Evolving security requirements have led to increasing network traffic and the more widespread adoption of 40+ Gbps core networking technologies. Many organizations have responded to this by scaling up their hardware, which is proving to be unsustainable due to complex, power-hungry virtualized systems, increases in the impact of failures, and allowing for a single attack point for DOS attacks. The answer: a network-based model for scaling a next-generation firewall (NGFW). This network-based, scaled NGFW approach to surpassing existing or future enterprise network security issues provides better performance, increased resiliency, and lower total cost of ownership (TCO).
“Devices don’t have to be massive to scale massively”
To meet current security requirements, many companies have gone to deploying singular, large platforms that consume large amounts of both rack space and power. These methods also cost more to purchase and operate and also fail to deliver the reliability and security that organizations need. In most high availability setups, the failure of one large device results in a huge 50% reduction in capacity, as well as providing a single location point for DOS attacks to target, increasing the likelihood of failures.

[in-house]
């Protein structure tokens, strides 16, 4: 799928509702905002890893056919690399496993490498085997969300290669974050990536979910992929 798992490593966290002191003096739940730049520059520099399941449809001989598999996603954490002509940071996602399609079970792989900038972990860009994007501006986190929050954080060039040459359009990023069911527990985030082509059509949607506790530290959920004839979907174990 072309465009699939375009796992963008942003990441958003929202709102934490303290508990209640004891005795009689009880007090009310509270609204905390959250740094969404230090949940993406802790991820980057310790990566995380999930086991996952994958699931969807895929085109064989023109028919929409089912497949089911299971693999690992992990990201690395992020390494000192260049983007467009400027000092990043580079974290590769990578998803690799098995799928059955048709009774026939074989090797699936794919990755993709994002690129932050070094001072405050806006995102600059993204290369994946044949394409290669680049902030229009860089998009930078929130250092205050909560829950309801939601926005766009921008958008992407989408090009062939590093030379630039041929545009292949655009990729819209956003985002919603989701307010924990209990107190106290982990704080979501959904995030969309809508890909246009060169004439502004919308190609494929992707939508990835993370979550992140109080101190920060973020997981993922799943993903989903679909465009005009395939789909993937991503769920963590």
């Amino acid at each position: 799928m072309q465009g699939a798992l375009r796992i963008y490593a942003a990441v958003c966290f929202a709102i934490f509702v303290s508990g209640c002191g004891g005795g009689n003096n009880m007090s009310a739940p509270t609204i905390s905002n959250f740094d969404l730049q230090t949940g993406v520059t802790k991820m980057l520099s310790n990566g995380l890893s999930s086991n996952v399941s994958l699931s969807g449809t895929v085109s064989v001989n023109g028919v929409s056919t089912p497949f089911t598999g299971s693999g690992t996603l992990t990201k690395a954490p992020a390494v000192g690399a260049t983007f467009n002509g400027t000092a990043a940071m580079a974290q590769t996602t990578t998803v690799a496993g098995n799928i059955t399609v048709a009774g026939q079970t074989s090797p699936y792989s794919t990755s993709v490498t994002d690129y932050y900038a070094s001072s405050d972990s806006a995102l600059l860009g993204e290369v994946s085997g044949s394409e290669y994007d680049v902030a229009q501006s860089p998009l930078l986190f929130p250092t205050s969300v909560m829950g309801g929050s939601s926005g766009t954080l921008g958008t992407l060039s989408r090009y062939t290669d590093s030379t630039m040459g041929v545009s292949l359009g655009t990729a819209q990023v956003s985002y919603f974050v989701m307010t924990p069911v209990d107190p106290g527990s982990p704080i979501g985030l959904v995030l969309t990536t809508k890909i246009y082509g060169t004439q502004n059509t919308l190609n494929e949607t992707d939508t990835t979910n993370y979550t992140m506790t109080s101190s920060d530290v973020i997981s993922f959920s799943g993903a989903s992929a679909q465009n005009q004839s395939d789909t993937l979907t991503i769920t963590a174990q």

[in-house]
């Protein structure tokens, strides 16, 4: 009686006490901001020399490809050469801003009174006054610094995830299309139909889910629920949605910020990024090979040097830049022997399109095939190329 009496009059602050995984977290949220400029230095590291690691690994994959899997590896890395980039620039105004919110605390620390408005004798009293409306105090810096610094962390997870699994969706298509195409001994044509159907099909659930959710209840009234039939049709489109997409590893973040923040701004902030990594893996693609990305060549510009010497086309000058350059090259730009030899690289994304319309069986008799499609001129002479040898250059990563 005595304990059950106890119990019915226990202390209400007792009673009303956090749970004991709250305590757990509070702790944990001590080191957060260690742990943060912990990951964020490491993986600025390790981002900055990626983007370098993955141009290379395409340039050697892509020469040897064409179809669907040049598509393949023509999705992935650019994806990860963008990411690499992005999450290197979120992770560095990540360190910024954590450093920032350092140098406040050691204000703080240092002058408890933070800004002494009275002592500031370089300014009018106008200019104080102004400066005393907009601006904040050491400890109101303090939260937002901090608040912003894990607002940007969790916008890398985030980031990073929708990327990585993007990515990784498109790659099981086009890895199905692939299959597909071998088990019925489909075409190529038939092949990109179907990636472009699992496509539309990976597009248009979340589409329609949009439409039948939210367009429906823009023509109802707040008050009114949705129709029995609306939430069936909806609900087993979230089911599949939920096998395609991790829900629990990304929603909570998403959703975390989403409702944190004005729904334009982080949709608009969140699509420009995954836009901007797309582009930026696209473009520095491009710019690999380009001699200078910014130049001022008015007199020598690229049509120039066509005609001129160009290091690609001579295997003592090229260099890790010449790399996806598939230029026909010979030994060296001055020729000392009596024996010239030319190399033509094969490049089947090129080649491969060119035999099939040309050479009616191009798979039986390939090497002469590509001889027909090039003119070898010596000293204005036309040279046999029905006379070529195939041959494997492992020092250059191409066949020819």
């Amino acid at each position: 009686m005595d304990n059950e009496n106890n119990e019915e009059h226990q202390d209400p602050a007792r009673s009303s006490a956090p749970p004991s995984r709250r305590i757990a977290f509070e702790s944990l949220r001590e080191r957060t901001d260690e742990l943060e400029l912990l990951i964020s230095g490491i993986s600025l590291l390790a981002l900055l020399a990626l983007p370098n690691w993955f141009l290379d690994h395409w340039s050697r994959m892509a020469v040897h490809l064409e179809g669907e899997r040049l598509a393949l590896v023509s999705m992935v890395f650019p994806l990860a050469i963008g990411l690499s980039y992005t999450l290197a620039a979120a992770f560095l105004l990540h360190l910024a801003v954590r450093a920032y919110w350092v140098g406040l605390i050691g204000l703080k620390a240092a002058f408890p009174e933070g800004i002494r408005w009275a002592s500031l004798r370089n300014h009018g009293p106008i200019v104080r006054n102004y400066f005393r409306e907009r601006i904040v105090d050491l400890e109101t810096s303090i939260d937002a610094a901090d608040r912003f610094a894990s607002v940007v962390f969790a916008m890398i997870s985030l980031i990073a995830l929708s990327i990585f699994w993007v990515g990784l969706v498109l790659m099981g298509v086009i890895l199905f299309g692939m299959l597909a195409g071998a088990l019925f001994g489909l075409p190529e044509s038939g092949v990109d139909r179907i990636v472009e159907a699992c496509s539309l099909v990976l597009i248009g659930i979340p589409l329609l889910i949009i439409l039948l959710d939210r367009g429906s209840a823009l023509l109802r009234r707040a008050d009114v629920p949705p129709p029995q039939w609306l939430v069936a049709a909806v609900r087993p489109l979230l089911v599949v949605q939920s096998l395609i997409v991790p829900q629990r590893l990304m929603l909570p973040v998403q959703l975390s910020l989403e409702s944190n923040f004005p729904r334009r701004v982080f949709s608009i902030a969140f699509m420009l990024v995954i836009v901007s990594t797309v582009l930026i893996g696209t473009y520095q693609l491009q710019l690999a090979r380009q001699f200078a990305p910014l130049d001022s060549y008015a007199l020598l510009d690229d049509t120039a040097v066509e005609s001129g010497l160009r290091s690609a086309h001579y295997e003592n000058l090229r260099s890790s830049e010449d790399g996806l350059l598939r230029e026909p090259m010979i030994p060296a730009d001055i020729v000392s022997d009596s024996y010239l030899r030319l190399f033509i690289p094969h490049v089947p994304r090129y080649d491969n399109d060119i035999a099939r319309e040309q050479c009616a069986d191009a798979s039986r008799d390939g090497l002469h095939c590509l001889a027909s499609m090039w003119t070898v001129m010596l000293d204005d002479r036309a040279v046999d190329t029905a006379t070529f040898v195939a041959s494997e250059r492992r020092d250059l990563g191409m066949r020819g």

There is a better option. Network-based architecture allows NGFW platform deployments to be scaled infinitely while providing similar or better TCO, better performance, and increased resiliency to failures and attacks. A fully implemented architecture can comprise up to 16 fully active NGFW devices with up to 640 Gbps of DPI with failure modes that typically impact only n-1 of overall capacity.
With the benefit of freedom to choose components based on price/performance and this type of architecture, devices don’t have to be massive to scale massively.
Dell SonicWALL Firewall Sandwich
Dell Network Security solutions deliver unmatched price/performace by delivering strong security, low latency, and high throughput at an incredibly low TCO. This architecture provides extremely fast, extremely scalable Reassembly-free Deep Packet Inspection, SSL decryption threat protection, and easy dynamic management to address user privacy concerns. It provides N+1 redundancy (vs. 1+1) without reliance on High Availability custering protocols.
Ingress and Egress layers are configured symmetrically (with dual Dell Networking S5000 Switches in the given diagram) to ensure persistent, identical packet flow since traffic can originate from either direction. Ingress and Egress connections can be made with 10 GbE or 40 GbE links and provide load balancing and persistence of a given flow to a specific firewall for DPI in the security layer. The security (firewall) layer in the given diagram utilizes three SuperMassive 9800 Firewalls deployed in an active configuration. The number of security layer devices can be scaled out as needed to meet performance or resiliency requirements, but a minimum of 2 is recommended for resiliency purposes. To determine the best size for your firewall cluster, view this sizing chart.